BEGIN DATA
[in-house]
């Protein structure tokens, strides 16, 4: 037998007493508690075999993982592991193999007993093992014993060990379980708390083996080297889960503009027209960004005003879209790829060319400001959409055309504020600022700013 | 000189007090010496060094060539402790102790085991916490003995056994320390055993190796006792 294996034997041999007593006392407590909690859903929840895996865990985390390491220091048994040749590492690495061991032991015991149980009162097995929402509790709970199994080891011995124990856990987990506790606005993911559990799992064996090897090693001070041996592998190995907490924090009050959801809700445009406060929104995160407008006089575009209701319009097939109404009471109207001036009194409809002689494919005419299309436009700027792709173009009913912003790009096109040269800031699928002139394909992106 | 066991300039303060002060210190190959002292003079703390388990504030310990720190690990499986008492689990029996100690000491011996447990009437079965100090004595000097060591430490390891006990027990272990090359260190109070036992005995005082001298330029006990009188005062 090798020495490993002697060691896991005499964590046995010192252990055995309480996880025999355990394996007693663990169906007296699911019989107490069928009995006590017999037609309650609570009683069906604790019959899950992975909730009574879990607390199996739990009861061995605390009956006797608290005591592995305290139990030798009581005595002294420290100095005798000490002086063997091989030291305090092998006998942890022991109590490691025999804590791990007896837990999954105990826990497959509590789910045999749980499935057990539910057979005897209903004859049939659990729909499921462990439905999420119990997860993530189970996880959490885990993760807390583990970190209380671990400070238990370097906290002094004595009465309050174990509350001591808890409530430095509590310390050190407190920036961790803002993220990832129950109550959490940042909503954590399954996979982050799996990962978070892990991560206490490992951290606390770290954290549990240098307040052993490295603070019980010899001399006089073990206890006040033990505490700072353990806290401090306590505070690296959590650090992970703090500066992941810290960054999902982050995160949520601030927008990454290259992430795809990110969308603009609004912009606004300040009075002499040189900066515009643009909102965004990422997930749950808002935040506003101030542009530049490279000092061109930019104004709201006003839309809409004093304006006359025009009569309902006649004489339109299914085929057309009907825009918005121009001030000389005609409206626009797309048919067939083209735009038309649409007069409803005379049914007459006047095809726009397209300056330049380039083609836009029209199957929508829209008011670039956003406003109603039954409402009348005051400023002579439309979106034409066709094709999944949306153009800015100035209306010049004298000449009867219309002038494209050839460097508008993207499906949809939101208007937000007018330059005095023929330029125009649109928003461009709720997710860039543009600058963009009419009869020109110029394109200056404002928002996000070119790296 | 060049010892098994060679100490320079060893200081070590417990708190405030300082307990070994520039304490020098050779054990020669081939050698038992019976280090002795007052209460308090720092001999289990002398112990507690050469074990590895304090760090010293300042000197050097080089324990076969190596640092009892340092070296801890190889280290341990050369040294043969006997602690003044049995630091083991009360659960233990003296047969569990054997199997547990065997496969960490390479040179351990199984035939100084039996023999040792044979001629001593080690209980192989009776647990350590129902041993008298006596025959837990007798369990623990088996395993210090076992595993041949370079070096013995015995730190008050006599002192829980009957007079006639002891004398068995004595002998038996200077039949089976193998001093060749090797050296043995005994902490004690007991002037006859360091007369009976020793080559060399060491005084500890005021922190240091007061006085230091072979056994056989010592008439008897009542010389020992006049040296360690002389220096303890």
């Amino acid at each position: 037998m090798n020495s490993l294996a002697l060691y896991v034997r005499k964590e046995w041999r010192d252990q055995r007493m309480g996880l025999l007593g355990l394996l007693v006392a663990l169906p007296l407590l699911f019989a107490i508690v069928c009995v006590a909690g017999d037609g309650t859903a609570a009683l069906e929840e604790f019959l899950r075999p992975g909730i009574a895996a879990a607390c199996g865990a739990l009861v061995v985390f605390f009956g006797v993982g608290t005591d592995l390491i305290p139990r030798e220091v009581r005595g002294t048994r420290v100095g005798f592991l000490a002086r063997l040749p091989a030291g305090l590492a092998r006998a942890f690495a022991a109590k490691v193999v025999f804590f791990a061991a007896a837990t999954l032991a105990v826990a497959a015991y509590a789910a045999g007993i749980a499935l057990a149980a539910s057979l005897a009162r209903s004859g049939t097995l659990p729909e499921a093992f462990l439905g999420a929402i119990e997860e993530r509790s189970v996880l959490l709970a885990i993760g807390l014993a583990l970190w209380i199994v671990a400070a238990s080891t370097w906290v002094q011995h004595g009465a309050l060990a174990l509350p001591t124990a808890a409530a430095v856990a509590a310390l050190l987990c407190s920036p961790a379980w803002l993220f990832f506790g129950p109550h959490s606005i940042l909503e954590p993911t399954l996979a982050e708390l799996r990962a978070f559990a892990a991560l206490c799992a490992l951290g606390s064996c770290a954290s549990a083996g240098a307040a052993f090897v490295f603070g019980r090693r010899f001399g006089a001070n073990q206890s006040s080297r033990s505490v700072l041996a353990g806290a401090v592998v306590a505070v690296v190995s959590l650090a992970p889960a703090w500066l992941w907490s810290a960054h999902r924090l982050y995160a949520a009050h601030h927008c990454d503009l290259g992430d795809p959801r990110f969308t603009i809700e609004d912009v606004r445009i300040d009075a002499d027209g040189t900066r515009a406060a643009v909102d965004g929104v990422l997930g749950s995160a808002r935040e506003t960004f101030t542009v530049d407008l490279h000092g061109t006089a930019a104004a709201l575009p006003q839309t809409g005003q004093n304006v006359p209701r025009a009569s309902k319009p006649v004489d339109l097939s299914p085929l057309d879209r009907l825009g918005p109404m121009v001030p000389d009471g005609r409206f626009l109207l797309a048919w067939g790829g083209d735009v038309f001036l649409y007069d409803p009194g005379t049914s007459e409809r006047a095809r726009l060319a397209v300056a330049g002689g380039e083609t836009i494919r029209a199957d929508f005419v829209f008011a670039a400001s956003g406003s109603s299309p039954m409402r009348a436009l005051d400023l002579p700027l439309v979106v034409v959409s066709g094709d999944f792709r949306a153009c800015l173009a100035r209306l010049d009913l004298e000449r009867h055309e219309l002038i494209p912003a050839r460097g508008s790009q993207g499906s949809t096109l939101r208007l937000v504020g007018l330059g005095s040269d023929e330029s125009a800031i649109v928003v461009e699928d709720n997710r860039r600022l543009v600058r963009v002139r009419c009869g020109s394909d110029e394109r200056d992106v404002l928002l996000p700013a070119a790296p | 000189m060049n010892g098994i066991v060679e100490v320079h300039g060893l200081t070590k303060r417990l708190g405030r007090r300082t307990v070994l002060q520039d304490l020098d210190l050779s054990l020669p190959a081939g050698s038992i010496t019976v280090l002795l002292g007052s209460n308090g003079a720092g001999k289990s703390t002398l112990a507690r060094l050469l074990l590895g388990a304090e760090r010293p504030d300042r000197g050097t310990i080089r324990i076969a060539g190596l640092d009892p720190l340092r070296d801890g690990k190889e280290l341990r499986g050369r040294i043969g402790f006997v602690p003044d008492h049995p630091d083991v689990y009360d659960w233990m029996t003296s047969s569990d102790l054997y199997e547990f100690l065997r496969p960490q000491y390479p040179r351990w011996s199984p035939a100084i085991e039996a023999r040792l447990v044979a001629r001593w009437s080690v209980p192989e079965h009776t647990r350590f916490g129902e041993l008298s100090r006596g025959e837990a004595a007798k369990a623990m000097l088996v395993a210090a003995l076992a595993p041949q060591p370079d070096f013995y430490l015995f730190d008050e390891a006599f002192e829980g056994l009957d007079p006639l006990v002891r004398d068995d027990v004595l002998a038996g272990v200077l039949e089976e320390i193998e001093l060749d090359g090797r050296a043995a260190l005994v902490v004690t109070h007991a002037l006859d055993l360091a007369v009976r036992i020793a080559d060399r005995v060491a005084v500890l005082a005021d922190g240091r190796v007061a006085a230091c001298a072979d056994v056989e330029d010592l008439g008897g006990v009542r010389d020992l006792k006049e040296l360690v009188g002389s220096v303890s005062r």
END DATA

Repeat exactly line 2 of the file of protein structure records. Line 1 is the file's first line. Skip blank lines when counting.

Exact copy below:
């Protein structure tokens, strides 16, 4: 037998007493508690075999993982592991193999007993093992014993060990379980708390083996080297889960503009027209960004005003879209790829060319400001959409055309504020600022700013 | 000189007090010496060094060539402790102790085991916490003995056994320390055993190796006792 294996034997041999007593006392407590909690859903929840895996865990985390390491220091048994040749590492690495061991032991015991149980009162097995929402509790709970199994080891011995124990856990987990506790606005993911559990799992064996090897090693001070041996592998190995907490924090009050959801809700445009406060929104995160407008006089575009209701319009097939109404009471109207001036009194409809002689494919005419299309436009700027792709173009009913912003790009096109040269800031699928002139394909992106 | 066991300039303060002060210190190959002292003079703390388990504030310990720190690990499986008492689990029996100690000491011996447990009437079965100090004595000097060591430490390891006990027990272990090359260190109070036992005995005082001298330029006990009188005062 090798020495490993002697060691896991005499964590046995010192252990055995309480996880025999355990394996007693663990169906007296699911019989107490069928009995006590017999037609309650609570009683069906604790019959899950992975909730009574879990607390199996739990009861061995605390009956006797608290005591592995305290139990030798009581005595002294420290100095005798000490002086063997091989030291305090092998006998942890022991109590490691025999804590791990007896837990999954105990826990497959509590789910045999749980499935057990539910057979005897209903004859049939659990729909499921462990439905999420119990997860993530189970996880959490885990993760807390583990970190209380671990400070238990370097906290002094004595009465309050174990509350001591808890409530430095509590310390050190407190920036961790803002993220990832129950109550959490940042909503954590399954996979982050799996990962978070892990991560206490490992951290606390770290954290549990240098307040052993490295603070019980010899001399006089073990206890006040033990505490700072353990806290401090306590505070690296959590650090992970703090500066992941810290960054999902982050995160949520601030927008990454290259992430795809990110969308603009609004912009606004300040009075002499040189900066515009643009909102965004990422997930749950808002935040506003101030542009530049490279000092061109930019104004709201006003839309809409004093304006006359025009009569309902006649004489339109299914085929057309009907825009918005121009001030000389005609409206626009797309048919067939083209735009038309649409007069409803005379049914007459006047095809726009397209300056330049380039083609836009029209199957929508829209008011670039956003406003109603039954409402009348005051400023002579439309979106034409066709094709999944949306153009800015100035209306010049004298000449009867219309002038494209050839460097508008993207499906949809939101208007937000007018330059005095023929330029125009649109928003461009709720997710860039543009600058963009009419009869020109110029394109200056404002928002996000070119790296 | 060049010892098994060679100490320079060893200081070590417990708190405030300082307990070994520039304490020098050779054990020669081939050698038992019976280090002795007052209460308090720092001999289990002398112990507690050469074990590895304090760090010293300042000197050097080089324990076969190596640092009892340092070296801890190889280290341990050369040294043969006997602690003044049995630091083991009360659960233990003296047969569990054997199997547990065997496969960490390479040179351990199984035939100084039996023999040792044979001629001593080690209980192989009776647990350590129902041993008298006596025959837990007798369990623990088996395993210090076992595993041949370079070096013995015995730190008050006599002192829980009957007079006639002891004398068995004595002998038996200077039949089976193998001093060749090797050296043995005994902490004690007991002037006859360091007369009976020793080559060399060491005084500890005021922190240091007061006085230091072979056994056989010592008439008897009542010389020992006049040296360690002389220096303890």